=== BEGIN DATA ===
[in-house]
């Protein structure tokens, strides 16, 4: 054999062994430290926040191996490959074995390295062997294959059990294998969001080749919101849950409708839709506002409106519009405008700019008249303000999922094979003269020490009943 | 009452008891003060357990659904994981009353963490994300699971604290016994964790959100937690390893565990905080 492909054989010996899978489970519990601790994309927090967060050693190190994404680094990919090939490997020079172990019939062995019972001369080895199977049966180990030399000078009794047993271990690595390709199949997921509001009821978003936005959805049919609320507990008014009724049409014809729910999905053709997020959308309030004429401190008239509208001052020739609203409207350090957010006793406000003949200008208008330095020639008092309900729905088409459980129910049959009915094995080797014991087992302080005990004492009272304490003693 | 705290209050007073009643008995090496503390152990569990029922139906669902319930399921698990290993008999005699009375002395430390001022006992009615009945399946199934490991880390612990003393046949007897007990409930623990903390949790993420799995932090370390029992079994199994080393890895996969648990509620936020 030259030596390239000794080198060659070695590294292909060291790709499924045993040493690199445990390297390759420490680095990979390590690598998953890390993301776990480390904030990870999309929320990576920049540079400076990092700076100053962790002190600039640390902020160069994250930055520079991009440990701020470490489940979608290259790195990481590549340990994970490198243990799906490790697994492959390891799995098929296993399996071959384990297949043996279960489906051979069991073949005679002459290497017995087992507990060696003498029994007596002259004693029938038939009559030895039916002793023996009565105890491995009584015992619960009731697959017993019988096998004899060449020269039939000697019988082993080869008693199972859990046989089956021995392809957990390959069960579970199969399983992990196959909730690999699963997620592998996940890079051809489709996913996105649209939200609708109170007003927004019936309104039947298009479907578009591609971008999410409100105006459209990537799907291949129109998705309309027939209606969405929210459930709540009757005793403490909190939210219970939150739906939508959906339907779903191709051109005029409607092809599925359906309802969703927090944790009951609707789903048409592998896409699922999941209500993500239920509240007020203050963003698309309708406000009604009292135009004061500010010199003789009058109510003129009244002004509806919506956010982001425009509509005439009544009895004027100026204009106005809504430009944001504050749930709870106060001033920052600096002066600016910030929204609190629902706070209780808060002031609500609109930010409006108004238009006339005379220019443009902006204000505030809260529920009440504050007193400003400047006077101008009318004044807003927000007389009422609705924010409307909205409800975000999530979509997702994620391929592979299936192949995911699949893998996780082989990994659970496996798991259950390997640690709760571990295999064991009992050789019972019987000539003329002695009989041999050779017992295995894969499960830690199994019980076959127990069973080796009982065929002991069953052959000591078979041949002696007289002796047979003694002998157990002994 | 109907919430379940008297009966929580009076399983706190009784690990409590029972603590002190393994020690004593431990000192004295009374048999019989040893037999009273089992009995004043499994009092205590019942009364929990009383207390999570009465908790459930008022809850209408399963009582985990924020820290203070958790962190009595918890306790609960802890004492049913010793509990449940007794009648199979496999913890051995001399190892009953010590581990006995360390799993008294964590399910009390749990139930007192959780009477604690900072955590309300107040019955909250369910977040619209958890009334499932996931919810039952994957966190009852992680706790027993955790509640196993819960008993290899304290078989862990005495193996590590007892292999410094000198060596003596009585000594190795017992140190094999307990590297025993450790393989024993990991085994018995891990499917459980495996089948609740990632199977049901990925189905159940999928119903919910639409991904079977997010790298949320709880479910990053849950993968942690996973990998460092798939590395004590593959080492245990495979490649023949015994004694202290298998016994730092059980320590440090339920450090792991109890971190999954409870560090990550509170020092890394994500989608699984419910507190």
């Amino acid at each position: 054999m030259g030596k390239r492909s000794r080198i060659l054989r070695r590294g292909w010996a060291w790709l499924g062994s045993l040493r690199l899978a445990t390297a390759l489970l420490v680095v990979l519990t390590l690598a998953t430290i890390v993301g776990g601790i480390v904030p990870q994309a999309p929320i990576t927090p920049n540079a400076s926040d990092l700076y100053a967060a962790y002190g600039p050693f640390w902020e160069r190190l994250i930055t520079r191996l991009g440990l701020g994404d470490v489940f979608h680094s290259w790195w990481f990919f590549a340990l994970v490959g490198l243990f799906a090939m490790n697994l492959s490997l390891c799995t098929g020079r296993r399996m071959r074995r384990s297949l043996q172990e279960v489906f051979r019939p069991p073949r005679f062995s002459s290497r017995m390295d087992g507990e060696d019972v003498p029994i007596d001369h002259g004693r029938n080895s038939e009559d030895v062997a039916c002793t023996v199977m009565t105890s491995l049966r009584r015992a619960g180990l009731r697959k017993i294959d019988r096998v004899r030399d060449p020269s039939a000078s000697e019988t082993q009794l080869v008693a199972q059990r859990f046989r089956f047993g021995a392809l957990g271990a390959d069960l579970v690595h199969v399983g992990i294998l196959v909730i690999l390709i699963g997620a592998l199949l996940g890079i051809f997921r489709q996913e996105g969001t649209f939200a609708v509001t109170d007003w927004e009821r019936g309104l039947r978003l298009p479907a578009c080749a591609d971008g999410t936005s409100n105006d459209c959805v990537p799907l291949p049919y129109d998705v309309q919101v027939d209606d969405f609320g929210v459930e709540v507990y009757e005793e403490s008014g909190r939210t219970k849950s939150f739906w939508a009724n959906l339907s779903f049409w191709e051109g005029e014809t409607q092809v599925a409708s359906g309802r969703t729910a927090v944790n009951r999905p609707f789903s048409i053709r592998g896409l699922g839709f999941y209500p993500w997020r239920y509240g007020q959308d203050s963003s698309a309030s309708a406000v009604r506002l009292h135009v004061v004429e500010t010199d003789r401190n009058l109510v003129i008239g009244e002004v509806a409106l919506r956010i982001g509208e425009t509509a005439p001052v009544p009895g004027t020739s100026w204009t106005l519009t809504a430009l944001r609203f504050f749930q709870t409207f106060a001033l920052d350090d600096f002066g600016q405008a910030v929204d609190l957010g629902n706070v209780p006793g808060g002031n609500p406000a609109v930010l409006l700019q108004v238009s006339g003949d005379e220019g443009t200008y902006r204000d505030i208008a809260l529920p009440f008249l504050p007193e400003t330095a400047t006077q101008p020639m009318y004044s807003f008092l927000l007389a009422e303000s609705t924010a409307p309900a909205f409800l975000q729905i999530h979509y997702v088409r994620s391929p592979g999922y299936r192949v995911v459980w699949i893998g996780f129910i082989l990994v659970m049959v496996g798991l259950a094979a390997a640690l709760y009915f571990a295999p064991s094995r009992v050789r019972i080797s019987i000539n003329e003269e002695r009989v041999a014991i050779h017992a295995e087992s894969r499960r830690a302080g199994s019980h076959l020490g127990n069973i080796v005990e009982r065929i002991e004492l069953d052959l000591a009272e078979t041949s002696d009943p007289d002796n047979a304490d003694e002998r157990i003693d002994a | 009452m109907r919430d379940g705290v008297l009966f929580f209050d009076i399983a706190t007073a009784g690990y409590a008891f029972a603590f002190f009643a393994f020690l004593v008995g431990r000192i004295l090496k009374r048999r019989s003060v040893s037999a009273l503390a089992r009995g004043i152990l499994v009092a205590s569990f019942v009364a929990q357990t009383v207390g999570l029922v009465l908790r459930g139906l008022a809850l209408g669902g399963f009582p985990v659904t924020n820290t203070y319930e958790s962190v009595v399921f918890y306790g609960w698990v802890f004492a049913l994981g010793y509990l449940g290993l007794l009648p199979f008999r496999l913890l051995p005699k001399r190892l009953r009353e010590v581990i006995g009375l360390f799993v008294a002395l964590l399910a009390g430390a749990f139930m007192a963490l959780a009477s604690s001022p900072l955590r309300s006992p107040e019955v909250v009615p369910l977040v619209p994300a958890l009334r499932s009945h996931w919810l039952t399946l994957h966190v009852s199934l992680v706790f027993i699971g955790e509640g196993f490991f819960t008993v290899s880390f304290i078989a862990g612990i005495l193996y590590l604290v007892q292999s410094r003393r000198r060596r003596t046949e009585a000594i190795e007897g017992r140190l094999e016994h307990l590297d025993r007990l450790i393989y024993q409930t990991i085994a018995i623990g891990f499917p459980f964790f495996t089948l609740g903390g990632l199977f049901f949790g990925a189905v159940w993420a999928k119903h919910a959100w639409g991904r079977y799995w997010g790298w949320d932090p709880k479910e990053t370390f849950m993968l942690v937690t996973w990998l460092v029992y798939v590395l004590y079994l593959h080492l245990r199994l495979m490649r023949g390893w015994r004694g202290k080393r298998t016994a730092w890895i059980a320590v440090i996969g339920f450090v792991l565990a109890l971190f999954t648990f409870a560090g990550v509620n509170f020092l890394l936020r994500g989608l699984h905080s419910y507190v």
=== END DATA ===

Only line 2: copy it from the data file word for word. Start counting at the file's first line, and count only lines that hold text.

């Protein structure tokens, strides 16, 4: 054999062994430290926040191996490959074995390295062997294959059990294998969001080749919101849950409708839709506002409106519009405008700019008249303000999922094979003269020490009943 | 009452008891003060357990659904994981009353963490994300699971604290016994964790959100937690390893565990905080 492909054989010996899978489970519990601790994309927090967060050693190190994404680094990919090939490997020079172990019939062995019972001369080895199977049966180990030399000078009794047993271990690595390709199949997921509001009821978003936005959805049919609320507990008014009724049409014809729910999905053709997020959308309030004429401190008239509208001052020739609203409207350090957010006793406000003949200008208008330095020639008092309900729905088409459980129910049959009915094995080797014991087992302080005990004492009272304490003693 | 705290209050007073009643008995090496503390152990569990029922139906669902319930399921698990290993008999005699009375002395430390001022006992009615009945399946199934490991880390612990003393046949007897007990409930623990903390949790993420799995932090370390029992079994199994080393890895996969648990509620936020 030259030596390239000794080198060659070695590294292909060291790709499924045993040493690199445990390297390759420490680095990979390590690598998953890390993301776990480390904030990870999309929320990576920049540079400076990092700076100053962790002190600039640390902020160069994250930055520079991009440990701020470490489940979608290259790195990481590549340990994970490198243990799906490790697994492959390891799995098929296993399996071959384990297949043996279960489906051979069991073949005679002459290497017995087992507990060696003498029994007596002259004693029938038939009559030895039916002793023996009565105890491995009584015992619960009731697959017993019988096998004899060449020269039939000697019988082993080869008693199972859990046989089956021995392809957990390959069960579970199969399983992990196959909730690999699963997620592998996940890079051809489709996913996105649209939200609708109170007003927004019936309104039947298009479907578009591609971008999410409100105006459209990537799907291949129109998705309309027939209606969405929210459930709540009757005793403490909190939210219970939150739906939508959906339907779903191709051109005029409607092809599925359906309802969703927090944790009951609707789903048409592998896409699922999941209500993500239920509240007020203050963003698309309708406000009604009292135009004061500010010199003789009058109510003129009244002004509806919506956010982001425009509509005439009544009895004027100026204009106005809504430009944001504050749930709870106060001033920052600096002066600016910030929204609190629902706070209780808060002031609500609109930010409006108004238009006339005379220019443009902006204000505030809260529920009440504050007193400003400047006077101008009318004044807003927000007389009422609705924010409307909205409800975000999530979509997702994620391929592979299936192949995911699949893998996780082989990994659970496996798991259950390997640690709760571990295999064991009992050789019972019987000539003329002695009989041999050779017992295995894969499960830690199994019980076959127990069973080796009982065929002991069953052959000591078979041949002696007289002796047979003694002998157990002994 | 109907919430379940008297009966929580009076399983706190009784690990409590029972603590002190393994020690004593431990000192004295009374048999019989040893037999009273089992009995004043499994009092205590019942009364929990009383207390999570009465908790459930008022809850209408399963009582985990924020820290203070958790962190009595918890306790609960802890004492049913010793509990449940007794009648199979496999913890051995001399190892009953010590581990006995360390799993008294964590399910009390749990139930007192959780009477604690900072955590309300107040019955909250369910977040619209958890009334499932996931919810039952994957966190009852992680706790027993955790509640196993819960008993290899304290078989862990005495193996590590007892292999410094000198060596003596009585000594190795017992140190094999307990590297025993450790393989024993990991085994018995891990499917459980495996089948609740990632199977049901990925189905159940999928119903919910639409991904079977997010790298949320709880479910990053849950993968942690996973990998460092798939590395004590593959080492245990495979490649023949015994004694202290298998016994730092059980320590440090339920450090792991109890971190999954409870560090990550509170020092890394994500989608699984419910507190």